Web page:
The boats 'debate' was a failure of simple logic

Much untruthful emotion that obfuscated the refugee policy debate has been washed away by Angus Houston's report. Now parliament, and the media, have no excuse not to face the real story.

So the battle for an effective policy to stem illegal boat arrivals appears to be ending in a humiliating backdown for the Gillard government.

Despite the loud "har-har!" heard in some Coalition quarters, it would be hasty to think Gillard's defeat will translate into any loss of electoral support – it might even boost Labor's popularity in forthcoming opinion polls as the reality of this unedifying period of parliamentary history sinks in.

Because all Angus Houston's expert panel did for this debate was remove the illogical arguments being made by both sides, that were being shamefully and uncritically repeated by too many of the nation's newspaper editors.

That practically forces the nation's media to bring to the fore the things we already knew in June, allowing the real story to be told.

Turning back boats, we knew, wouldn't work. Nauru, alone, was no deterrent. Malaysia is, despite all the dark innuendo to the contrary, a much better place to end up as a refugee than dozens of nations that are signatories to the UN refugee convention and its subsequent protocol. And the Malaysia solution contained one massive hole – the incentive it gave people smugglers to carry only women and children to our shores, where they would be safe from the 'people swap' deal.

All those arguments were there in June, obscured only by a misconstrued notions of 'balance' in our national press – namely that we're obliged to run the cynically fallacious arguments of both sides of politics, giving them equal legitimacy to 'let the voters decide'.

Bollocks to that. Logic has a role, and Houston, who is presumably no trained philosopher (nor am I), just swept away the nonsense, as so many Australians voters had already done for themselves.

Now, with the stronger arguments revealed in all their glory, the parties and factions that stood in the way of effective policy should cop their just hiding at the polls.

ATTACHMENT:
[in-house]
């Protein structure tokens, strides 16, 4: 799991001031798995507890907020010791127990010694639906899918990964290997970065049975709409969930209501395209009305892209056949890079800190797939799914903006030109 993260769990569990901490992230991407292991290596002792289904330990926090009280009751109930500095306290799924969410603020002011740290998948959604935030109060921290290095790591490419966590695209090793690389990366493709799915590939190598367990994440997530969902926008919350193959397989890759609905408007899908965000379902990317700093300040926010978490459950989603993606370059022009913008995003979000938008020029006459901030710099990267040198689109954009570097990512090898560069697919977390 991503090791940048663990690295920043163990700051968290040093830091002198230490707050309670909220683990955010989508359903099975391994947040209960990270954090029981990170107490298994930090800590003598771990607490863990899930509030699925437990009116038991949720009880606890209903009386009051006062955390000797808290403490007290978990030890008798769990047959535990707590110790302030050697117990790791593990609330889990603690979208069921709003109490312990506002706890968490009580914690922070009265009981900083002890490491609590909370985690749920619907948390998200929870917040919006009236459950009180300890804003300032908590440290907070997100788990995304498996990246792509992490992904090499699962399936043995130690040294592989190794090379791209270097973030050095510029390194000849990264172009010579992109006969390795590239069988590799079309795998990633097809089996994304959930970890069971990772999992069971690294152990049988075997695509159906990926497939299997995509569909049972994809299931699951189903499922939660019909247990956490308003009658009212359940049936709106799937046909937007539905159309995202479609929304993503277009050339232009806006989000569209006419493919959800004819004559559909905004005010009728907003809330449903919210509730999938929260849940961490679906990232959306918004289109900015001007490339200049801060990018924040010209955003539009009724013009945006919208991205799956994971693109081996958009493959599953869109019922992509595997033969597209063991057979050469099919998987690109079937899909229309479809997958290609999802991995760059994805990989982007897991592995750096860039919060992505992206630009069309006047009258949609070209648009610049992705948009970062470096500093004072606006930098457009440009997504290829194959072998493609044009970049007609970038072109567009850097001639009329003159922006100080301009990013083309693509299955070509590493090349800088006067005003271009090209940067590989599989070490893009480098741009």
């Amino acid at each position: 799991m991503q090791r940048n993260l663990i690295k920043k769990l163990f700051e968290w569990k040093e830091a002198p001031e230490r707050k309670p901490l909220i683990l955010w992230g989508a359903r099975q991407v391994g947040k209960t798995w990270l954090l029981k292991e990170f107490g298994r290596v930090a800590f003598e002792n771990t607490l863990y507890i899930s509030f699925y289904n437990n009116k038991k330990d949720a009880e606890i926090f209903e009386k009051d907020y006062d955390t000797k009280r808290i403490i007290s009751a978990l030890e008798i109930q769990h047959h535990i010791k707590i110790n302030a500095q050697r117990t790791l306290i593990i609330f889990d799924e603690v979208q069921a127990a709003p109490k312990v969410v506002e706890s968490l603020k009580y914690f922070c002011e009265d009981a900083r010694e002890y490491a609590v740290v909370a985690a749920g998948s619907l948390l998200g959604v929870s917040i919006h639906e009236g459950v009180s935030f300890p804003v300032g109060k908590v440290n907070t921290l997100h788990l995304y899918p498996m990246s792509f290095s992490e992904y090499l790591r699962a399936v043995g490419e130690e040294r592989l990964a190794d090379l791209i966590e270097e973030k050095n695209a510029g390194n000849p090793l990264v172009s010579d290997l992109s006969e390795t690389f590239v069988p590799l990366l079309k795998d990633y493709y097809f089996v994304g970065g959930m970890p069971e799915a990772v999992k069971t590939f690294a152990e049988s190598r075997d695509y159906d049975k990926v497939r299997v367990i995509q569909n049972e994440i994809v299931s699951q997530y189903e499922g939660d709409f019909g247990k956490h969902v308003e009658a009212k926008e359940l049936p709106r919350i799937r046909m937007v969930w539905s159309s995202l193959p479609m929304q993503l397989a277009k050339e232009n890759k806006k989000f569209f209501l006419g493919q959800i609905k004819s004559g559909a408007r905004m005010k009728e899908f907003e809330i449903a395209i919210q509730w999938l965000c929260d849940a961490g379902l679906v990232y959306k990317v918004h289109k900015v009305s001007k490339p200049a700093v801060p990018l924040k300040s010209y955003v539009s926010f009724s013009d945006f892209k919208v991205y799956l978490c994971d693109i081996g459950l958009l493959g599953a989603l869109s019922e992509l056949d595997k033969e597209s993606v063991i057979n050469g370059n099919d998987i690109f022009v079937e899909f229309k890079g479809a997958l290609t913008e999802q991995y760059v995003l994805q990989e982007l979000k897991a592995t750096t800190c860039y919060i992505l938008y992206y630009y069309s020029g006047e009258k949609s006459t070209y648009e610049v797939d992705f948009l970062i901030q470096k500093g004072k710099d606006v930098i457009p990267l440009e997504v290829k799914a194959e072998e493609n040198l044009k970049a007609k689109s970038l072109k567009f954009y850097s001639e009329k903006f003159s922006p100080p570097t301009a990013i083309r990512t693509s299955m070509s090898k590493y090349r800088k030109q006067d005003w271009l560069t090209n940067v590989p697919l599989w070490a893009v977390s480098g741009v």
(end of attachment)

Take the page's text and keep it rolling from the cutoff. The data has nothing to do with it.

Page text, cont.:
I won't repeat the arguments I made the morning after the epic debate on boat policy on June 27 that resulted in the current statemate, as they are largely unchanged (The boats bill must be allowed to pass, June 28).

The one big difference between the Houston compromise and the Rob Oakeshott bill that was voted down by the Greens in the Senate in June, is the clear acknowledgement that the Malaysia solution needs more work.

Oakeshott wanted 'dodgy policy' to replace 'no policy', but Houston wants to delay the dodgy policy long enough to get it right – better human rights protections, and mechanisms to deter families shoving women and children onto boats hoping they'll be reunited in Australia, due to the fact that the Malaysia solution would only 'swap' men for processed refugees from Malaysia.

The phase of the June debate that really turned my stomach was the largely sympathetic reception given to Greens senator Sarah Hanson Young, and shadow Treasury spokesman Joe Hockey, when they stood in their respective houses of parliament and wept in defence of their parties' intransigence.

I don't know how many voters accepted the non-sequiter of 'I have powerful sympathy for refugees' and 'therefore my party must block the Oakeshott bill', but the national media seemed to swallow it holus-bolus.

We must not let that happen again. MPs on all sides of this debate have a powerful compassion for refugees. And that has nothing whatsoever to do with hammering out a harm-minimising policy that Australians will vote for, and vote to fund.

The tiniest skerrick of logic is enough to separate out the emotion of the debate from the reckless intransigence shown by both the Coalition and the Greens on this issue. The headline should not have been 'MPs weep for refugees' so much as 'MPs weep for refugees while blocking bill that will ease their collective suffering'.

The 'people swap' is ugly policy, especially if it is broadened to include women and children. But the alternative to a real deterrent – which Houston has again confirmed cannot be found long term on Nauru or Manus Island – is drownings at sea. Much uglier, in every way. As was the Coalition policy of turning boats carrying women and children back to Indonesia – as if this was somehow better than travelling by plane to Malaysia.

I will hand over to Business Spectator reader Edwin Dimech, who expressed so well this most basic failure of logic in our national debate in a comment he left on Business Spectator back in June:

"I am still trying to understand Joe Hockey's 'emotional' outburst that 'he would never support a law that enabled a child to be sent to Malaysia with no protection'.

"Yet his own colleagues, Hunt and Pyne, continued to emphasise that by exempting women and children from the 'Malaysia Solution' it will risk having women and children filling the boats as there would be no risk to them of going to Malaysia.

"So, our Shadow Treasurer's 'strong emotions' are, at best, clearly misplaced, but, equally clearly, grossly disingenuous, unless he is a fool in not seeing that his position fails the test of such simple logic."

Pollies can do and say what they like. It's the role of the national media to cut through this kind of crap. There might never be only 'one truth', but every 'untruth' needs to be held aloft like a coffin for all the hapless souls who have drowned during this policy impasse. And then let the voters decide.

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